A federal judge on Thursday postponed the criminal trial of the former chief of staff to Maryland Gov. Larry Hogan, Roy McGrath, who is charged with wire fraud, theft and falsifying records.

McGrath was scheduled to stand trial in U.S. District Court in Baltimore starting on Monday; a new trial date hasn’t been set, but is likely to be in early 2023.

McGrath’s attorney had asked for the delay after receiving thousands of pages of emails, text messages and other material from prosecutors in the last couple of weeks as part of the discovery process. The attorney, Joseph Murtha, said he couldn’t possibly review the new material and prepare for the trial at the same time.

“I’m just literally hobbled at this time to effectively represent Mr. McGrath if forced to go to trial with this amount of information that has been recently disclosed,” Murtha said during a 20-minute teleconference Thursday.

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U.S. District Judge Deborah L. Boardman quizzed prosecutors about the evidence.

“I’m just not understanding why this is all so late,” Boardman said.

Assistant U.S. Attorney Joyce McDonald said prosecutors had only recently received the material themselves, and she argued that much of the new evidence was repetitive, and therefore not as voluminous as it may appear.

“We have tried hard to produce everything and to explain to the court the nature of what has been produced,” McDonald said.

McGrath is facing five counts of wire fraud, two counts of theft in programs receiving federal funds and one count of falsifying records in a federal investigation. The charges relate to his conduct leading the Maryland Environmental Service and a “severance” payout he negotiated when he left the service in 2020 to join Hogan’s office as chief of staff.

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McGrath received a lump-sum payout of one year’s salary, more than $233,000, when he left the environmental service, an independent state agency that carries out public works and environmental projects.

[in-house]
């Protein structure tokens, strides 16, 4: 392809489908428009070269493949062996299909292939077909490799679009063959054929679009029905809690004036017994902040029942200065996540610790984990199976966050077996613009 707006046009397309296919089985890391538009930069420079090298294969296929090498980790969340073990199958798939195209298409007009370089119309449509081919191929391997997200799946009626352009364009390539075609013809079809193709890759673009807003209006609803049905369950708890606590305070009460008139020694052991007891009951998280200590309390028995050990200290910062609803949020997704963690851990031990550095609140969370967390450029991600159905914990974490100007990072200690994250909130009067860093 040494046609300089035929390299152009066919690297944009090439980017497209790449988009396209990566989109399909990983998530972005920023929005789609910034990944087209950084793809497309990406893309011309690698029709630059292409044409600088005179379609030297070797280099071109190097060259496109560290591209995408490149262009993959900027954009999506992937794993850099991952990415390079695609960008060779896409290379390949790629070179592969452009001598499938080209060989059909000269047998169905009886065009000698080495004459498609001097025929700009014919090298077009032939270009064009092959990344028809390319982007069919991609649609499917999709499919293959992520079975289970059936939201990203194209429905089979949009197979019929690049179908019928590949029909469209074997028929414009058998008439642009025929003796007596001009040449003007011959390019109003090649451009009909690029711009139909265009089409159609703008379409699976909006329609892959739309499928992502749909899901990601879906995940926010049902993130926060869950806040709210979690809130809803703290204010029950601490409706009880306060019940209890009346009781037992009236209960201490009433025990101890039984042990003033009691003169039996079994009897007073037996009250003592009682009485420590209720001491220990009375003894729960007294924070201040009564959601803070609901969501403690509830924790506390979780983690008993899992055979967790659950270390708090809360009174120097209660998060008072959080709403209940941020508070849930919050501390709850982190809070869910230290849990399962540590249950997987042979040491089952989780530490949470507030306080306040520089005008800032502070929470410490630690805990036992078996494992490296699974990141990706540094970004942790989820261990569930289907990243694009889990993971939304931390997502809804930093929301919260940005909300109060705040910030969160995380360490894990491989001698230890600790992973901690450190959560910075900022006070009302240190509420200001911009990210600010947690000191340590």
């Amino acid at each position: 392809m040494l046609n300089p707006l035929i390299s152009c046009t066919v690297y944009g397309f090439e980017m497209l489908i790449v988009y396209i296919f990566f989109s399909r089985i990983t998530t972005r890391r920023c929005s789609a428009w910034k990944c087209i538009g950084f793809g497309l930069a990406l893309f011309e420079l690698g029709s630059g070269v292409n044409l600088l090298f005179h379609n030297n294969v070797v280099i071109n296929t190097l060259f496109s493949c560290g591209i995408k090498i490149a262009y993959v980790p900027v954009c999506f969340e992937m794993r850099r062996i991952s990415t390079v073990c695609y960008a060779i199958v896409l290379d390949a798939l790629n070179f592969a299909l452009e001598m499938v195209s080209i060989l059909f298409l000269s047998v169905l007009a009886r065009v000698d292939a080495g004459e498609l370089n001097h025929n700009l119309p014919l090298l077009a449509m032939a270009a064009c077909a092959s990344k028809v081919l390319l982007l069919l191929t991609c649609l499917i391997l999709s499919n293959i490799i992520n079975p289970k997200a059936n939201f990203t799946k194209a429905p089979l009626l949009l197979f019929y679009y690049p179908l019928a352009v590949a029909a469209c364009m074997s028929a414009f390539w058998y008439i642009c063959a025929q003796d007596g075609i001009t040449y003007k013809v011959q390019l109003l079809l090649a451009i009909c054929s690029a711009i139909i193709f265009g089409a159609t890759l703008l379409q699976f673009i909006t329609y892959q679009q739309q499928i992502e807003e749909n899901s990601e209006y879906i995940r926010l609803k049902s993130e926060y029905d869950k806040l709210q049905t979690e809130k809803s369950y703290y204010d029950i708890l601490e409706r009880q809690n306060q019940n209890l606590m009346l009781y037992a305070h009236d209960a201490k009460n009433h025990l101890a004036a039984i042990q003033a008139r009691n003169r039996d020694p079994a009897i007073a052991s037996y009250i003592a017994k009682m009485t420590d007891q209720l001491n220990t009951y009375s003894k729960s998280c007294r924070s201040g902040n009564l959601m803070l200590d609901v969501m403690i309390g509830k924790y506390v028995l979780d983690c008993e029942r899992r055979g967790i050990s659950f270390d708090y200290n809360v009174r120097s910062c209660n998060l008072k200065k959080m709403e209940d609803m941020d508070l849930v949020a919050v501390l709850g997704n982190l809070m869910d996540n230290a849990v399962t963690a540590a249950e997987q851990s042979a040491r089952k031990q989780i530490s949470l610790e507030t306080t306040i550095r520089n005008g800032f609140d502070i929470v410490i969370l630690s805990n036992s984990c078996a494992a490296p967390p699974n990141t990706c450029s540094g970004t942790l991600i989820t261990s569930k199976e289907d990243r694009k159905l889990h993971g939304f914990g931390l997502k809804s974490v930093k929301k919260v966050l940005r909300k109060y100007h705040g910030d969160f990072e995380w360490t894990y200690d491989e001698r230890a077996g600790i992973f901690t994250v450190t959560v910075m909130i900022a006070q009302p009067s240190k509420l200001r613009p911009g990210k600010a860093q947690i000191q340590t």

Prosecutors have alleged that McGrath misled environmental service officials into believing that the governor approved the severance payment; Hogan has said he did not know about it.

Hogan is expected to be called as a witness in the trial.

Prosecutors also allege that McGrath falsified a memo that he circulated to reporters as proof that Hogan had signed off on the severance. The governor’s team has said that document was faked.

The charges also involve allegations that McGrath was paid for working at the environmental service when he was really on vacation, and that he misused money to pay for a donation to an Eastern Shore art museum and for an online training course through Harvard University.

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McGrath also is awaiting a related criminal trial in Anne Arundel County Circuit Court. That trial involves charges that McGrath improperly recorded meetings and conversations with the governor and other top officials in violation of the state’s wiretapping laws.


Pamela Wood covers Maryland politics and government. She previously reported for The Baltimore Sun, The Capital and other Maryland newspapers. A graduate of the University of Maryland, College Park, she lives in northern Anne Arundel County.

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